Committee view

3.49      The committee is persuaded by the evidence presented by submitters and witnesses that the proposed material personal interest disclosure regime is inappropriate and wholly unworkable because of the significant obligations that it would place on registered organisations. The committee agrees that the effect of the alignment would be to further dissuade and discourage members of registered organisations from nominating or participating as officers.

3.50      The committee does not accept the evidence presented by the Department, that greater alignment will allow members to have greater faith in their organisation's management. The committee believes that alignment would be detrimental to registered organisations members and management.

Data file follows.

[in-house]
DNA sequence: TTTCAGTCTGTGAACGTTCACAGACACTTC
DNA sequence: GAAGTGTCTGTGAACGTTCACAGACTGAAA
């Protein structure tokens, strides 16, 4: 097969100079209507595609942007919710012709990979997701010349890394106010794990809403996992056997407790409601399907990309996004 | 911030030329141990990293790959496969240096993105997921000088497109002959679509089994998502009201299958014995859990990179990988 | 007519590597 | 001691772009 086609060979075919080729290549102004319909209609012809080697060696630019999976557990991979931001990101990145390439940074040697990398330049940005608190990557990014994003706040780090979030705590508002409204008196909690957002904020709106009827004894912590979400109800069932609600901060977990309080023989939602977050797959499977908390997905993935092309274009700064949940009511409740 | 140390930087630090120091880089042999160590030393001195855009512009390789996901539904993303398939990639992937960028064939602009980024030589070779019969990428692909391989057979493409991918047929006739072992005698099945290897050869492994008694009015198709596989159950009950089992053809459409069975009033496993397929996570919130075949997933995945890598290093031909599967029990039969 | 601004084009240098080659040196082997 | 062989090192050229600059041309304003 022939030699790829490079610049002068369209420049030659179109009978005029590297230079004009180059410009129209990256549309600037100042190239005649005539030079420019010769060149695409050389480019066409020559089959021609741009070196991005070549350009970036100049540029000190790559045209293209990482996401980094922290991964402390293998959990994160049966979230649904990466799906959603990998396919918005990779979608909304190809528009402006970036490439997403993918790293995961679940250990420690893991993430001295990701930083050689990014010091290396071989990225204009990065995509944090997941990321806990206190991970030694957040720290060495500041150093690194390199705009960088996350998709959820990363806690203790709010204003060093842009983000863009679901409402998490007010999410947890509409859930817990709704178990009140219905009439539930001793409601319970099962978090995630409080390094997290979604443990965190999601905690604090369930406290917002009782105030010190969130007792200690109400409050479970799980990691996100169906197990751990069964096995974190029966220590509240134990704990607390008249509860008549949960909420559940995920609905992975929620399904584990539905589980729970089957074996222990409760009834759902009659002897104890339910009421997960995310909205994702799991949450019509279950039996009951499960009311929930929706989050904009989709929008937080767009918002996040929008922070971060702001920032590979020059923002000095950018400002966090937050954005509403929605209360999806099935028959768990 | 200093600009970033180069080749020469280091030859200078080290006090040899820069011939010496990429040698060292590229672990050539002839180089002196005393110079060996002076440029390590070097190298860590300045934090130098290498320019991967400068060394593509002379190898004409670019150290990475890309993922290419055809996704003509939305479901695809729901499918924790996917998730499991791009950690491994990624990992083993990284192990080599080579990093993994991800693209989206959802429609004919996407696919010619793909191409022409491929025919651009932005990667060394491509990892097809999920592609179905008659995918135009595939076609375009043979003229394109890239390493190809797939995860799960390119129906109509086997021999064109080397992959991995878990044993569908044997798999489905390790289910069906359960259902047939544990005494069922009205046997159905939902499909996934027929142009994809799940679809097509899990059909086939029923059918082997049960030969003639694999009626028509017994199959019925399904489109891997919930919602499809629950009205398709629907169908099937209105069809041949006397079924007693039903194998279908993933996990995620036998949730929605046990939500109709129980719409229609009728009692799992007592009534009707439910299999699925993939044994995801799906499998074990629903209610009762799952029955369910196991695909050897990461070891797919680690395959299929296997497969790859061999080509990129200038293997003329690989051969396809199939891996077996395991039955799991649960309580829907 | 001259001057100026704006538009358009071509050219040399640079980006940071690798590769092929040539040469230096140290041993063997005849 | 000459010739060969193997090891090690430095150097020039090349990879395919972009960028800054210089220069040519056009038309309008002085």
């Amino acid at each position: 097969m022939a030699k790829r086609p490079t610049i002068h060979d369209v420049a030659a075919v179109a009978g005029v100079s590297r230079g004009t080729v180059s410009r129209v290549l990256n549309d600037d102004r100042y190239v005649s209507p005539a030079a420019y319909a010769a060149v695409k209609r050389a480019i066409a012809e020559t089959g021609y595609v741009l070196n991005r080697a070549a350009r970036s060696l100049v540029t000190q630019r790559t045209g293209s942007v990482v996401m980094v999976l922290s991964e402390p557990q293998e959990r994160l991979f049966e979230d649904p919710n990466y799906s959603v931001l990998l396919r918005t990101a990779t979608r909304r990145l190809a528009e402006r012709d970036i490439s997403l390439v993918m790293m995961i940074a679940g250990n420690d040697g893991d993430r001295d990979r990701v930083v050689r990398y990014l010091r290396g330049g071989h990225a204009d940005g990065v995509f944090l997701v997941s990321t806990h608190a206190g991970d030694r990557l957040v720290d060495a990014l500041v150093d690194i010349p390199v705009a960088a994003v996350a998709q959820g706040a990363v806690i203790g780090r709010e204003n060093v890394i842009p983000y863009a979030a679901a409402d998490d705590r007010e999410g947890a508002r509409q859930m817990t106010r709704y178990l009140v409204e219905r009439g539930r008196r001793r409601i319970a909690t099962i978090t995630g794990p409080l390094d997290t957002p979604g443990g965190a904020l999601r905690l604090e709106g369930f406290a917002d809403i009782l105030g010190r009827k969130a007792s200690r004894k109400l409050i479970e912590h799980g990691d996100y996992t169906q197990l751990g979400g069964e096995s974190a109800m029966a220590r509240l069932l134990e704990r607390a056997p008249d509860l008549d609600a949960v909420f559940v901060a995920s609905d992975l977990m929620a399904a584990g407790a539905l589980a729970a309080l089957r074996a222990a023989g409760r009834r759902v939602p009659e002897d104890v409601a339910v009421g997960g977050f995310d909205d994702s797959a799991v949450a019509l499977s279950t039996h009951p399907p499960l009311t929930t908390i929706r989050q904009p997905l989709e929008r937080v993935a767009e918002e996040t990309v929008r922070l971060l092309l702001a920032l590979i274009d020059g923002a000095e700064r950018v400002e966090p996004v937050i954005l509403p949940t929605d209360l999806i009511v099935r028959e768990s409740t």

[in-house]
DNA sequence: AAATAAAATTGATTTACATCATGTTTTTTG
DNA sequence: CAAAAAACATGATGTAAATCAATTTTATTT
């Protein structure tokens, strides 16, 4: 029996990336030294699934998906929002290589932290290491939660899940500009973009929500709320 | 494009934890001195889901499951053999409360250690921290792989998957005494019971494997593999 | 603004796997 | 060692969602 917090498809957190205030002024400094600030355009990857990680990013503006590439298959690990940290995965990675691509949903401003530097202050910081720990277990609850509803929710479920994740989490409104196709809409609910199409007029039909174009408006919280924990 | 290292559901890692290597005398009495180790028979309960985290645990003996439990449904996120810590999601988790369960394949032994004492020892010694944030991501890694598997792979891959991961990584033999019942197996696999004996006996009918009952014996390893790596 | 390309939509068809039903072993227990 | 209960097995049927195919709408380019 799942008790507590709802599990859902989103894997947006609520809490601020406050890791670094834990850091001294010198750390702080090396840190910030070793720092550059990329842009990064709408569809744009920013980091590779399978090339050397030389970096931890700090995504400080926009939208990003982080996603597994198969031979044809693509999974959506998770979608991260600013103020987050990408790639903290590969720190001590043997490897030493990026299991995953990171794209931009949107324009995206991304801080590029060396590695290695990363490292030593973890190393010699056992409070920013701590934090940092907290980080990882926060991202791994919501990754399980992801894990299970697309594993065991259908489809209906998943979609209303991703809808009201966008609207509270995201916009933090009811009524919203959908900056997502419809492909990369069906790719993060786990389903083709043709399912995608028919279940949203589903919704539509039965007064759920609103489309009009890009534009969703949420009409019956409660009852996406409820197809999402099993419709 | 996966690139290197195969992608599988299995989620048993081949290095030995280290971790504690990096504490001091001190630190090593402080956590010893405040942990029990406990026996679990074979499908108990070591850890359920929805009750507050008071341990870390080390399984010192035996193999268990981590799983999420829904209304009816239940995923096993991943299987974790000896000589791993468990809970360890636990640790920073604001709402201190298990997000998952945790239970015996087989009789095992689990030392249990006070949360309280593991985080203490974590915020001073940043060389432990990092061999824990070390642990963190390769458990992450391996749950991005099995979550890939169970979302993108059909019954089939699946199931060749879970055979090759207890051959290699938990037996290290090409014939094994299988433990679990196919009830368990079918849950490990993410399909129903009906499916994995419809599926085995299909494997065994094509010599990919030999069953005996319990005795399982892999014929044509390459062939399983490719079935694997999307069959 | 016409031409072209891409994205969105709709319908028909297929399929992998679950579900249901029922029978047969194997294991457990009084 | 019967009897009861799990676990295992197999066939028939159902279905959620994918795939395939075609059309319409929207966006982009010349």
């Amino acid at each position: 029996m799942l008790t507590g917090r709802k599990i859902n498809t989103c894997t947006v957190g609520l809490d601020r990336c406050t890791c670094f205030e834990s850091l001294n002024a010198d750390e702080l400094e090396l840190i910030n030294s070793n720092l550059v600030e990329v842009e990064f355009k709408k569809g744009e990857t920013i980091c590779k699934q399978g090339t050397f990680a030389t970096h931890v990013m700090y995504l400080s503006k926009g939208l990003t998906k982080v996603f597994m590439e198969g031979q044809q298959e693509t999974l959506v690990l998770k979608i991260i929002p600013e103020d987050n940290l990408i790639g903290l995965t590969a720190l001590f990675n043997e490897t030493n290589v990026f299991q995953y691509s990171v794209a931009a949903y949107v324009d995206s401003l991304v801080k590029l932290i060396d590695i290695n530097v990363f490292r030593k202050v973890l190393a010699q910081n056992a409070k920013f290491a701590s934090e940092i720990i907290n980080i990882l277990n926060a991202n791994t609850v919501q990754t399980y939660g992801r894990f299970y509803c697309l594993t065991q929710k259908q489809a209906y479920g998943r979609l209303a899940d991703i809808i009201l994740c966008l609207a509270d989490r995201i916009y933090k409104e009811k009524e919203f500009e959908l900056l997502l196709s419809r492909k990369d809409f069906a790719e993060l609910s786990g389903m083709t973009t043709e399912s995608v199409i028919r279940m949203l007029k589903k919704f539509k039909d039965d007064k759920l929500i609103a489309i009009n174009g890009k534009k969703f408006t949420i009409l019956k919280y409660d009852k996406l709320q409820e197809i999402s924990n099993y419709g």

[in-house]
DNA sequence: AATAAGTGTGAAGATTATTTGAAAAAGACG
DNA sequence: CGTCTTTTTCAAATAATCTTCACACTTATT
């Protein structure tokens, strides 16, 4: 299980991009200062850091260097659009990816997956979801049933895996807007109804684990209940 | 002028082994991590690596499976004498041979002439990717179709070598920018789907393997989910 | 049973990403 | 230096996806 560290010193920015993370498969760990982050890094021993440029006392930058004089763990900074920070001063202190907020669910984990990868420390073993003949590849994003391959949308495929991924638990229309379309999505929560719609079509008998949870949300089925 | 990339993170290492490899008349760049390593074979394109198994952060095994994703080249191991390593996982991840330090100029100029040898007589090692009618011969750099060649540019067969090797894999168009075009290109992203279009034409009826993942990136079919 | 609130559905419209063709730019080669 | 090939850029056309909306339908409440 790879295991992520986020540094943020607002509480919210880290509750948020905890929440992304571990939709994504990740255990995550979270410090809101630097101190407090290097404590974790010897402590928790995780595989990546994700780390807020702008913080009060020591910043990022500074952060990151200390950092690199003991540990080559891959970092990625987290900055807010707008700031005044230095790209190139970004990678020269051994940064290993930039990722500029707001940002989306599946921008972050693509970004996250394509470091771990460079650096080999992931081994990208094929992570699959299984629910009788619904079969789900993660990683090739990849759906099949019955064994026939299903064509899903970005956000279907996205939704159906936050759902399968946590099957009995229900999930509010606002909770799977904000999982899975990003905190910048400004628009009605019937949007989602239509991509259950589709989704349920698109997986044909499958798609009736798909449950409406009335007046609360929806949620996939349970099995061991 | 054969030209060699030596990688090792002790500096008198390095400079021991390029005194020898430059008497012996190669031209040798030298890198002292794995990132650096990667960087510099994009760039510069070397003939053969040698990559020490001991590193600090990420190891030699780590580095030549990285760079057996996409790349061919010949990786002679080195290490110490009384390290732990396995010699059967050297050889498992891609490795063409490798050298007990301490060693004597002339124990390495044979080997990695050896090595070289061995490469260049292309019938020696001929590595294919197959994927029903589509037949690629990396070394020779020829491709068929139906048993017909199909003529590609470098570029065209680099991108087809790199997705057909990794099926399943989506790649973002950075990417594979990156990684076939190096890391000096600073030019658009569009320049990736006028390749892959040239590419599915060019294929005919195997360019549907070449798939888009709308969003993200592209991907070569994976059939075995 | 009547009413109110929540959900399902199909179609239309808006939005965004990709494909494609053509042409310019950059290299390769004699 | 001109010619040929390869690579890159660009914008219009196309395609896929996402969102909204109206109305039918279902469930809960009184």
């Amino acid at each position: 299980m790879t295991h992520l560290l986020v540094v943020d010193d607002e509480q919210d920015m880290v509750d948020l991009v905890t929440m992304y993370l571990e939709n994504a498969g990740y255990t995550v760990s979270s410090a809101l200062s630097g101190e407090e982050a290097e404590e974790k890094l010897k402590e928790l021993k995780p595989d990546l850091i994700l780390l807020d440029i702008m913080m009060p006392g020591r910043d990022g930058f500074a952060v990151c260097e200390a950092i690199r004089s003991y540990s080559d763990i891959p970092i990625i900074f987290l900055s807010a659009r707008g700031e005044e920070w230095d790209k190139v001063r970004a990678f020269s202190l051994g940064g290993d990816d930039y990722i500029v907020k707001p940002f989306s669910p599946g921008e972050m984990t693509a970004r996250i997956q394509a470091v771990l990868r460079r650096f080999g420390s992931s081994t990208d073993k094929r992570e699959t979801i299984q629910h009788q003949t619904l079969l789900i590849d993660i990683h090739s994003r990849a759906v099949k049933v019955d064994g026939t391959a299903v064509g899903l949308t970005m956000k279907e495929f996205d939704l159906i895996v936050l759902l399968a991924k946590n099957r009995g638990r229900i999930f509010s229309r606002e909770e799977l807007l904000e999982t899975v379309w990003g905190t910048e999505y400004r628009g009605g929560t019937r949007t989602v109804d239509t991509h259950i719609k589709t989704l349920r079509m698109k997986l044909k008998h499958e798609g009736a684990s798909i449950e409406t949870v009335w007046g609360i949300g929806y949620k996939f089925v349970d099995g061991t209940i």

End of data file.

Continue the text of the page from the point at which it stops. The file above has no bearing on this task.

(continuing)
3.51      The committee recognises the fundamental differences in responsibilities and goals of trading corporations and registered organisations, in being run for shareholders' profits and for the benefits of membership respectively. However, the committee does not agree with the evidence provided by the Department that officers of registered organisations should be subject to similar or more stringent material personal interest disclosure requirement than those of directors of trading corporations.

Consequences for registered organisations

3.52      The committee heard extensive evidence relating to the potential impact of the amendments to interfere with the operation of registered organisations in Australia, due to the onerous compliance burden proposed by the bill. The committee also heard evidence that the bill could significantly impede the ability of employees or officers (paid or voluntary) of registered organisations to carry out their duties for their members.